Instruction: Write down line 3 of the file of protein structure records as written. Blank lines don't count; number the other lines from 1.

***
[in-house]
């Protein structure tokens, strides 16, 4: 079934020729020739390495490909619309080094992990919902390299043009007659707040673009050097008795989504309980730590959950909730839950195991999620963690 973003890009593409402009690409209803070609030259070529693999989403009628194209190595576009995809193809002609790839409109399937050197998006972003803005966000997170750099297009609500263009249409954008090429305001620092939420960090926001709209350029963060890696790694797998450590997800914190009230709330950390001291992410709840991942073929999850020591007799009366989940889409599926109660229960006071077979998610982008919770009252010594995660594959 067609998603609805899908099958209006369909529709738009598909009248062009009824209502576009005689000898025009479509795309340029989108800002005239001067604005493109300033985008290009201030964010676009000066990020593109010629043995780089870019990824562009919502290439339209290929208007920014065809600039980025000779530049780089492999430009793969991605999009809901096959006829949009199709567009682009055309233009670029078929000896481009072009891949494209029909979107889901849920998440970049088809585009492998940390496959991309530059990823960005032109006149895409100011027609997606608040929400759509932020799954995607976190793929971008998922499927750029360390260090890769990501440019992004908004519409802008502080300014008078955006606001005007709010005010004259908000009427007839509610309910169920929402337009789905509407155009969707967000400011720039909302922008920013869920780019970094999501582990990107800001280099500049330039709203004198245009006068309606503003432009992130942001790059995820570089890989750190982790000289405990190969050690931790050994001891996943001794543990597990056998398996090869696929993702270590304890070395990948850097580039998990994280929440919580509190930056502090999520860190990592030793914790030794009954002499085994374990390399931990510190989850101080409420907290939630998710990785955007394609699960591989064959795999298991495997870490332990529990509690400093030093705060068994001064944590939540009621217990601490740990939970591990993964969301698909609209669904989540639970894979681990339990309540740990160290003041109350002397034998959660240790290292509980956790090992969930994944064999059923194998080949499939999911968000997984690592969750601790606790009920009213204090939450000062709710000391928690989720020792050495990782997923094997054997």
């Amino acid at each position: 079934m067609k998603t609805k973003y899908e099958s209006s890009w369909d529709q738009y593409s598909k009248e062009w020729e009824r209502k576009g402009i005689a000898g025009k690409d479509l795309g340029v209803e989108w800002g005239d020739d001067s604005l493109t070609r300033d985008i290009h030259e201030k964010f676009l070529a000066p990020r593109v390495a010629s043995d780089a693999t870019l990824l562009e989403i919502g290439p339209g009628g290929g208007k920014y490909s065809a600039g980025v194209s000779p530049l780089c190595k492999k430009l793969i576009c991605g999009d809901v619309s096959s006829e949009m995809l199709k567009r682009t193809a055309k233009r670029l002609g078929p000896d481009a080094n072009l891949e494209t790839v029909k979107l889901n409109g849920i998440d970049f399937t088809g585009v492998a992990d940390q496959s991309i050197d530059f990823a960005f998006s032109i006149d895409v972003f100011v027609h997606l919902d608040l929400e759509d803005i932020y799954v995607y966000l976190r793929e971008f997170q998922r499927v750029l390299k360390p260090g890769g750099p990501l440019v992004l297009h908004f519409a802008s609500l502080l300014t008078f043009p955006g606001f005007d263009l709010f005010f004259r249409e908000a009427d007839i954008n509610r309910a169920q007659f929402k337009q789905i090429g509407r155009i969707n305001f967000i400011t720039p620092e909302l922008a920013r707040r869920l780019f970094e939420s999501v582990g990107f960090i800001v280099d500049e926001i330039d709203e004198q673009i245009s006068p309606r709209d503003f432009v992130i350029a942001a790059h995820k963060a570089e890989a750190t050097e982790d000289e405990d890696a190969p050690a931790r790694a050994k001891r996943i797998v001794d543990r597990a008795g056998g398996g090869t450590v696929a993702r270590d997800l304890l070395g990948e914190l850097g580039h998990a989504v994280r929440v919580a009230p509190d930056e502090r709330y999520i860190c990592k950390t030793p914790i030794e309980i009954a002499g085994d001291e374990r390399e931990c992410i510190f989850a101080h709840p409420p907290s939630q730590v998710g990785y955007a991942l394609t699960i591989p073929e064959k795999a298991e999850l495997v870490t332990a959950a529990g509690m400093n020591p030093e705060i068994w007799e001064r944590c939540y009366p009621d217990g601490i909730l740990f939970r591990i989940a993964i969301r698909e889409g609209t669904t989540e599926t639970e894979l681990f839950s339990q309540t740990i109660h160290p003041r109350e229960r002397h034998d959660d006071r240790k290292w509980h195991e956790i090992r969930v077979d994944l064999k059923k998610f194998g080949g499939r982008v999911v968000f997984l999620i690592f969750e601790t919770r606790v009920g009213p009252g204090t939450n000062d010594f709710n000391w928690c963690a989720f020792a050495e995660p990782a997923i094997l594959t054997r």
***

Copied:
């Amino acid at each position: 079934m067609k998603t609805k973003y899908e099958s209006s890009w369909d529709q738009y593409s598909k009248e062009w020729e009824r209502k576009g402009i005689a000898g025009k690409d479509l795309g340029v209803e989108w800002g005239d020739d001067s604005l493109t070609r300033d985008i290009h030259e201030k964010f676009l070529a000066p990020r593109v390495a010629s043995d780089a693999t870019l990824l562009e989403i919502g290439p339209g009628g290929g208007k920014y490909s065809a600039g980025v194209s000779p530049l780089c190595k492999k430009l793969i576009c991605g999009d809901v619309s096959s006829e949009m995809l199709k567009r682009t193809a055309k233009r670029l002609g078929p000896d481009a080094n072009l891949e494209t790839v029909k979107l889901n409109g849920i998440d970049f399937t088809g585009v492998a992990d940390q496959s991309i050197d530059f990823a960005f998006s032109i006149d895409v972003f100011v027609h997606l919902d608040l929400e759509d803005i932020y799954v995607y966000l976190r793929e971008f997170q998922r499927v750029l390299k360390p260090g890769g750099p990501l440019v992004l297009h908004f519409a802008s609500l502080l300014t008078f043009p955006g606001f005007d263009l709010f005010f004259r249409e908000a009427d007839i954008n509610r309910a169920q007659f929402k337009q789905i090429g509407r155009i969707n305001f967000i400011t720039p620092e909302l922008a920013r707040r869920l780019f970094e939420s999501v582990g990107f960090i800001v280099d500049e926001i330039d709203e004198q673009i245009s006068p309606r709209d503003f432009v992130i350029a942001a790059h995820k963060a570089e890989a750190t050097e982790d000289e405990d890696a190969p050690a931790r790694a050994k001891r996943i797998v001794d543990r597990a008795g056998g398996g090869t450590v696929a993702r270590d997800l304890l070395g990948e914190l850097g580039h998990a989504v994280r929440v919580a009230p509190d930056e502090r709330y999520i860190c990592k950390t030793p914790i030794e309980i009954a002499g085994d001291e374990r390399e931990c992410i510190f989850a101080h709840p409420p907290s939630q730590v998710g990785y955007a991942l394609t699960i591989p073929e064959k795999a298991e999850l495997v870490t332990a959950a529990g509690m400093n020591p030093e705060i068994w007799e001064r944590c939540y009366p009621d217990g601490i909730l740990f939970r591990i989940a993964i969301r698909e889409g609209t669904t989540e599926t639970e894979l681990f839950s339990q309540t740990i109660h160290p003041r109350e229960r002397h034998d959660d006071r240790k290292w509980h195991e956790i090992r969930v077979d994944l064999k059923k998610f194998g080949g499939r982008v999911v968000f997984l999620i690592f969750e601790t919770r606790v009920g009213p009252g204090t939450n000062d010594f709710n000391w928690c963690a989720f020792a050495e995660p990782a997923i094997l594959t054997r």